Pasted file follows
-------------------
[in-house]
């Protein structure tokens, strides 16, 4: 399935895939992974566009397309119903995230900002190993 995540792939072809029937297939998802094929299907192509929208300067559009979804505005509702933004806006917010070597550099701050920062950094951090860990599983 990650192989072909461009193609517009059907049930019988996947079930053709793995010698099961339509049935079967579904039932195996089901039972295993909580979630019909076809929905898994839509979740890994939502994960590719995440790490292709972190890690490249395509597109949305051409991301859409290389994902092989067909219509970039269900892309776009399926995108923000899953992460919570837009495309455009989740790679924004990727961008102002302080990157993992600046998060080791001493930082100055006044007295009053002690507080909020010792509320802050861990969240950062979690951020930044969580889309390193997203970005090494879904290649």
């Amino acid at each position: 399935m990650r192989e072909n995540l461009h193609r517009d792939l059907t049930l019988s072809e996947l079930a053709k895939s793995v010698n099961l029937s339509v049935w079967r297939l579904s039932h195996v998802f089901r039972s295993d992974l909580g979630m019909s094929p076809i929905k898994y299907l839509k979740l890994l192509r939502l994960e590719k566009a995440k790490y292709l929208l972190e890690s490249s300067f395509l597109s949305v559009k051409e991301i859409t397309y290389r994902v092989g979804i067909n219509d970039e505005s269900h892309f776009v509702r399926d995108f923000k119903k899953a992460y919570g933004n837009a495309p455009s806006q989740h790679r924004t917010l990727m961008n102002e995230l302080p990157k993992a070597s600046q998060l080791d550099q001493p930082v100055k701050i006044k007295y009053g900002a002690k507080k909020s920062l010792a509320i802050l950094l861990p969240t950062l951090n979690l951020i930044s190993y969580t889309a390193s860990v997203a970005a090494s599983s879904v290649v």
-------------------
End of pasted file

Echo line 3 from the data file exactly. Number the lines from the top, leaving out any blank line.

């Amino acid at each position: 399935m990650r192989e072909n995540l461009h193609r517009d792939l059907t049930l019988s072809e996947l079930a053709k895939s793995v010698n099961l029937s339509v049935w079967r297939l579904s039932h195996v998802f089901r039972s295993d992974l909580g979630m019909s094929p076809i929905k898994y299907l839509k979740l890994l192509r939502l994960e590719k566009a995440k790490y292709l929208l972190e890690s490249s300067f395509l597109s949305v559009k051409e991301i859409t397309y290389r994902v092989g979804i067909n219509d970039e505005s269900h892309f776009v509702r399926d995108f923000k119903k899953a992460y919570g933004n837009a495309p455009s806006q989740h790679r924004t917010l990727m961008n102002e995230l302080p990157k993992a070597s600046q998060l080791d550099q001493p930082v100055k701050i006044k007295y009053g900002a002690k507080k909020s920062l010792a509320i802050l950094l861990p969240t950062l951090n979690l951020i930044s190993y969580t889309a390193s860990v997203a970005a090494s599983s879904v290649v």